Tonight’s episode will be from Stratford-upon-Avon. Finally, with June Sarpong the BBC have given us a real political heavyweight…
Jacob Rees-Mogg was doing the rounds last night as the PM desperately scrambles to finalise a deal on his proposed renegotiations before Friday.
The Eurosceptic MP started the night on Channel 4 News, where he was asked by Jon Snow about how many Tory MPs he suspected would come out in favour of Brexit. He declined to give an estimate, instead referencing Guido’s very own MP Referendum List. That’s another happy reader then…
However the night was still young, and so Rees-Mogg went on Newsnight later to further hammer home the paucity of Cameron’s renegotiations. Speaking to Evan Davies about the potential the PM wouldn’t secure a deal he said:
“It’s the flim-flam that you expect around these negotiations so that they can go through the night and then our hero returns, triumphant, game, set and match. We’ve seen all of this before in European negotiations, my guess is that most of it is broadly agreed. We haven’t asked for anything, the thin gruel is all we’ve asked for, and there’s no reason for the EU not to give it to us, if you don’t ask for anything you might as well be given nothing. And that’s where we are and it will all work out, and then we’ll be expected to sing Hosanas when the Prime Minister returns”.
With the Mogg in such fine form it’s a wonder he isn’t leading the out campaign…
Look out on this morning’s Sunday Politics for the launch of their new manifesto tracker analysing how well the Tories are doing at keeping their election promises. It’s a pretty hefty piece of work, recording progress on each of their 161 pledges over the next four years. George Osborne’s section will be worth keeping an eye on:
Britain to become the most prosperous major economy in the world by the 2030s
Red lights appearing against these policies will highlight the Chancellor’s squandermania and properly hold the government to account on some of their more unrealistic promises. Well, Labour are hardly in a position to do it…
Any Questions last night came from the Royal College for the Blind in Hereford with the Lord Blunkett, David Davis, the dotty General Secretary of CND, Dr Kate Hudson, and Quentin Letts. The mix compered by Jonathan Dimbleby. At the end, as the audience was still sitting there, Dimbleby gave them a lecture about the horrid right-wing wanting to close the BBC and urging them all to write to their MP, ministers etc. Oddly partisan for a Dimbleby…
Not only was this unusual – and quite a test of his status as an impartial presenter – there is also the fact that Hereford is the seat of Jesse Norman, chairman of the Culture Select Committee, which has just launched a savage judgement on the BBC Trust, calling for it to be scrapped. Jesse’s report also took the Beeb to task for organising that round-robin letter by BBC stars to try to speak up for the Beeb. Dimbleby is swimming in quite dangerous partisan waters here, surely…
SK: “I don’t accept this nonsense that’s been bandied about… TfL haven’t said there’s a £1.9 billion…”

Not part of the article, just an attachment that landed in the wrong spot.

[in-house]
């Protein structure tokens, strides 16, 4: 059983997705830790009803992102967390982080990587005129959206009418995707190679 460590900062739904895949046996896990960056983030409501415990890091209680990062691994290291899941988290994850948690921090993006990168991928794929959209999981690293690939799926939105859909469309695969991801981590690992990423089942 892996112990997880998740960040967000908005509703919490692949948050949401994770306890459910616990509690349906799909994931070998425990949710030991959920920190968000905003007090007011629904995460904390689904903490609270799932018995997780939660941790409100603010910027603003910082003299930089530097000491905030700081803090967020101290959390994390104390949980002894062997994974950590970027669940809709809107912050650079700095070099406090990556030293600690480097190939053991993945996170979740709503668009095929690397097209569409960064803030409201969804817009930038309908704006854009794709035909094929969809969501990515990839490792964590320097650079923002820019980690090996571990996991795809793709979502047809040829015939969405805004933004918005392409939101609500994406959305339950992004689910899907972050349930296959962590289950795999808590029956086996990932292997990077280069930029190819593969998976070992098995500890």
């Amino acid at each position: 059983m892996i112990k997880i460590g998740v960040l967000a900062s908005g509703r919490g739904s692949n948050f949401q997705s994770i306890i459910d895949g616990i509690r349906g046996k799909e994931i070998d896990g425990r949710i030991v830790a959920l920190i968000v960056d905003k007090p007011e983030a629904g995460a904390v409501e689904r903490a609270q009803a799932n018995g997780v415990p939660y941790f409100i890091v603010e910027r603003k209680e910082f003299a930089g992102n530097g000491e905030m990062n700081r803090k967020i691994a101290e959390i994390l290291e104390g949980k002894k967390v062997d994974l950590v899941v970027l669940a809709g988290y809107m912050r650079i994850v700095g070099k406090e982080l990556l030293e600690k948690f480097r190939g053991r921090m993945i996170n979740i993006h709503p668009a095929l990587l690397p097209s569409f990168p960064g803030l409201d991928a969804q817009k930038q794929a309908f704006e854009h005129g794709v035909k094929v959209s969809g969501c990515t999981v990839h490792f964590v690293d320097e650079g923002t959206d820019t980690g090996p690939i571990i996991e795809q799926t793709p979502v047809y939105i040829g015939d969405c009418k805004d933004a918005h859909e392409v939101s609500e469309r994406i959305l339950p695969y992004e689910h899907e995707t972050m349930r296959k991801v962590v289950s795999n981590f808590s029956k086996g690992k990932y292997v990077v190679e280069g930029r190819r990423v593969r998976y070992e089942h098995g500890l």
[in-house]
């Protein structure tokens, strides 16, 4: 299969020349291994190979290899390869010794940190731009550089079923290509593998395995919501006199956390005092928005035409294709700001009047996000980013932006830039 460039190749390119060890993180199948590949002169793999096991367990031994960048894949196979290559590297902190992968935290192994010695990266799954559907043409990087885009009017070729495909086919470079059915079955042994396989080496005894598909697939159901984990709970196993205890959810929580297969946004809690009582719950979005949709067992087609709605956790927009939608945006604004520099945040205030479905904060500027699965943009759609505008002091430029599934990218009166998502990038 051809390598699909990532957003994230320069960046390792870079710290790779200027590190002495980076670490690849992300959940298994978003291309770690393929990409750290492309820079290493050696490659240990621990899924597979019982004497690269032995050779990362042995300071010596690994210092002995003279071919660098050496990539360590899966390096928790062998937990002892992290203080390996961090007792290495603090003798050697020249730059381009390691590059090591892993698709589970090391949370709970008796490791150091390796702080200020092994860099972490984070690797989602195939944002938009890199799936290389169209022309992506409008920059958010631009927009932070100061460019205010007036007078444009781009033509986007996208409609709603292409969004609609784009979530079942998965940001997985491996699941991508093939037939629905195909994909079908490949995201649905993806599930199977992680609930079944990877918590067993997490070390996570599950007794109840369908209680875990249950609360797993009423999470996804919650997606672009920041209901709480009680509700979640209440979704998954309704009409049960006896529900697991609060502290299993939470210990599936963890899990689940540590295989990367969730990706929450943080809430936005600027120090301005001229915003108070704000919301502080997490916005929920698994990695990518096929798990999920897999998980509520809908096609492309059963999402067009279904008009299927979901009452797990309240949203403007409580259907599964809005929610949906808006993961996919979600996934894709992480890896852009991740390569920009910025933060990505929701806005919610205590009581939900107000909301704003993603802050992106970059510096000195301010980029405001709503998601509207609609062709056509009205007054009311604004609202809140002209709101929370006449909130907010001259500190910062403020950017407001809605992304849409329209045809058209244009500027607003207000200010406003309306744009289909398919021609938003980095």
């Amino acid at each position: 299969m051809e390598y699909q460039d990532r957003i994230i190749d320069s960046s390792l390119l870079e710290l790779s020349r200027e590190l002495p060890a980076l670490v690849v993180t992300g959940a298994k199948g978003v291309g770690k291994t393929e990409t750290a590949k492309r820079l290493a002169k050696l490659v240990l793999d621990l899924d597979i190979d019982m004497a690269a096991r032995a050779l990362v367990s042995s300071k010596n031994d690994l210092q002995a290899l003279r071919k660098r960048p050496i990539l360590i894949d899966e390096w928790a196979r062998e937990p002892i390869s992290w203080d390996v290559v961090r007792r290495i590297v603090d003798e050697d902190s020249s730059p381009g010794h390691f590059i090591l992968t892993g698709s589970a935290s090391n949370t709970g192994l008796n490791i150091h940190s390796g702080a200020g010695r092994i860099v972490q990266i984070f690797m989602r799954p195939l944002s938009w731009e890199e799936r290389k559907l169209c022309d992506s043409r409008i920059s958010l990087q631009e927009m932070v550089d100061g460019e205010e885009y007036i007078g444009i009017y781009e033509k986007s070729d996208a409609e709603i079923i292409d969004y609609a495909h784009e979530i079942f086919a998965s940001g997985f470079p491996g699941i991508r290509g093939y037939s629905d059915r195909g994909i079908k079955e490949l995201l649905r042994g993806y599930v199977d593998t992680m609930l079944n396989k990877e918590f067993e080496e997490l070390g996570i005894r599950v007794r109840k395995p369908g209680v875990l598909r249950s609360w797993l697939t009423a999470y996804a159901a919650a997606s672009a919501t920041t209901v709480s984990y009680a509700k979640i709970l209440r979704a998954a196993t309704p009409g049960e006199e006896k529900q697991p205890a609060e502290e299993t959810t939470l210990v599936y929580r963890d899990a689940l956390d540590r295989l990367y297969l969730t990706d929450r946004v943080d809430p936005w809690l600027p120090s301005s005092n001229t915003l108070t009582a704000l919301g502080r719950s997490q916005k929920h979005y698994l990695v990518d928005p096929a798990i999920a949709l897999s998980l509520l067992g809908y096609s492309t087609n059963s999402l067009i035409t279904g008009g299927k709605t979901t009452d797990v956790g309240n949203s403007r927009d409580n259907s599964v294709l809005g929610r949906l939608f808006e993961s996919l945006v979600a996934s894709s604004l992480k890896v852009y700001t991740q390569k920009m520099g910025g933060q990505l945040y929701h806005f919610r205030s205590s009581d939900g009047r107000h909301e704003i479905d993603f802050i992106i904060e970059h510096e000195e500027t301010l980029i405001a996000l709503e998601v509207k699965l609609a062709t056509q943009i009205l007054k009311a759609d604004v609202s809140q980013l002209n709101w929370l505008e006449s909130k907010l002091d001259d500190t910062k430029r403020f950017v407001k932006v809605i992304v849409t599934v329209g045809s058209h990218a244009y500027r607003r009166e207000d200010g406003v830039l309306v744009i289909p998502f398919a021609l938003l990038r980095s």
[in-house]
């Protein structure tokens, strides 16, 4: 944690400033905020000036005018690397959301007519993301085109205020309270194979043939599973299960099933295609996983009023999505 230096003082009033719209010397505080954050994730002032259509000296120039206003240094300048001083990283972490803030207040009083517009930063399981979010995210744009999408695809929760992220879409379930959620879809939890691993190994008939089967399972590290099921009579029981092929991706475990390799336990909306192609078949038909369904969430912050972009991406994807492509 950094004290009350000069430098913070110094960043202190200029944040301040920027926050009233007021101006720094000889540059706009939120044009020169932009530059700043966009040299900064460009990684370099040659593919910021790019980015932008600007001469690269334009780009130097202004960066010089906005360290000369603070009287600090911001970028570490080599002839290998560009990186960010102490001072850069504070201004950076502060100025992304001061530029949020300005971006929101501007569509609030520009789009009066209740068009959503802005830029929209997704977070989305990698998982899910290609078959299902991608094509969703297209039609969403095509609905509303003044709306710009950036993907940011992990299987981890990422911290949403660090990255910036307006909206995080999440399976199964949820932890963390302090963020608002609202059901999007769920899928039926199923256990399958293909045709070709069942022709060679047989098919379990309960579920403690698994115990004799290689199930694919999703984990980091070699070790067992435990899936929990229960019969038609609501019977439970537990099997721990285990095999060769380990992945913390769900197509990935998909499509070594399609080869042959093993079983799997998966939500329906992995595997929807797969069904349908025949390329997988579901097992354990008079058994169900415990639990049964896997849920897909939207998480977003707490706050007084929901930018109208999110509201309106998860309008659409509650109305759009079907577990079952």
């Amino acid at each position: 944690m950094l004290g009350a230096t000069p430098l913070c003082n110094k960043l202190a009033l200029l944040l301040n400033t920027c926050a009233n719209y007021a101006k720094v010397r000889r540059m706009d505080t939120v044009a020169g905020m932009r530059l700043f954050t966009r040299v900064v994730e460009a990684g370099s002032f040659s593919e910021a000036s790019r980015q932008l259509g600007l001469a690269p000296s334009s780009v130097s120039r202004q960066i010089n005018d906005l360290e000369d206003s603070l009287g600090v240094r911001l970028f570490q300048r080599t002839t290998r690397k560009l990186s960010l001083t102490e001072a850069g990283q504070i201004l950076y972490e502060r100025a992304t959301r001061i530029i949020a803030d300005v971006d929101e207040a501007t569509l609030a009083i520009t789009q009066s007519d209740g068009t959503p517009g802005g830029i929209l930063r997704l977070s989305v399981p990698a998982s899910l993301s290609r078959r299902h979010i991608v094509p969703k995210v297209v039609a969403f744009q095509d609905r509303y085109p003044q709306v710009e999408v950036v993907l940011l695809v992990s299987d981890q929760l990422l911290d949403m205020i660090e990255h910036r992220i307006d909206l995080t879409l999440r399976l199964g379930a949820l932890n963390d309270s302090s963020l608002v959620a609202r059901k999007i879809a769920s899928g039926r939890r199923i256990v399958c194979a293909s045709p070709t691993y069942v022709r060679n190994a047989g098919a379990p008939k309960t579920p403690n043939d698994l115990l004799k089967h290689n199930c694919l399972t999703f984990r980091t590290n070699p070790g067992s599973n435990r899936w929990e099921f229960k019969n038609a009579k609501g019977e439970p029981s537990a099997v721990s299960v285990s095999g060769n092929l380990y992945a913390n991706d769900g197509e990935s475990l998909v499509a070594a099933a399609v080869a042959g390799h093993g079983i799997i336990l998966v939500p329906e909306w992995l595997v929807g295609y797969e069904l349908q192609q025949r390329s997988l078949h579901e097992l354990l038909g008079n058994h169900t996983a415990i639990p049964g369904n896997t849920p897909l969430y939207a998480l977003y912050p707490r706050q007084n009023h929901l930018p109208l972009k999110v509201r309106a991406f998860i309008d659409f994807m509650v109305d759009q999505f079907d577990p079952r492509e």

BBC: “They have to me, Sadiq Khan, they have to me.”
SK: “… Hold on a sec, you’ve asked me a question. You’ve bandied about a figure that’s incorrect and I’m correcting you… you’re throwing about these figures that are complete nonsense… I think it’s important that I correct journalists…”
When you’re explaining, you are losing…
Tonight’s broadcast will be from Bradford. Not exactly UKIP country for Nige…
Tonight’s debate will be held in Stamford, Lincolnshire. Jess Philips, Alibhai-Brown and Angus Robertson all feature. Should be eventful…
The Beeb must be running out of foodbanks they can use to drive home the anti-austerity message, because one go-getting reporter has taken it upon herself to actively hunt out students who use them. BBC News’ Frankie McCamley sent the following email to the Imperial College Student Union, asking if they knew of anyone who was reliant on food handouts:
Subject: BBC Request: Student Food Banks
I am a reporter for the BBC.
What’s going on here then? Embattled bullying row Tory Lucy Allan has apparently pulled out of an interview with the BBC because she wasn’t allowed to veto the questions she’d be asked. BBC Shropshire report she was due to be interviewed for the Sunday Politics:
“The Telford MP Lucy Allan has pulled out of an interview with the BBC because she wasn’t allowed to veto the questions she’d be asked.
John McDonnell is doing his best to keep Labour’s hopeless row with the BBC going, this time bizarrely – and wrongly – accusing the Daily Politics of being produced by “a private company”. McDonnell claims in an interview with Politics.co.uk:
“Remember, this is not an attack on the BBC and it’s not an attack on Laura Kuenssberg either.
Whoever designed the new logo for the soon to be online-only BBC Three clearly didn’t think it through. Bizarrely, it appears to say “BBC II”, with an exclamation mark. Guido will be firing off a Freedom of Information request asking how much the licence fee payer was billed for the Roman numeral innumerate graphic designer…[…]
After 21 years, this morning was Jim Naughtie’s last time presenting the Today programme. John Major paid tribute:
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“I’ll miss you. Generally, you’ve asked the right questions, and mostly, you’ve listened to the answers.”
This will always be Guido’s favourite moment: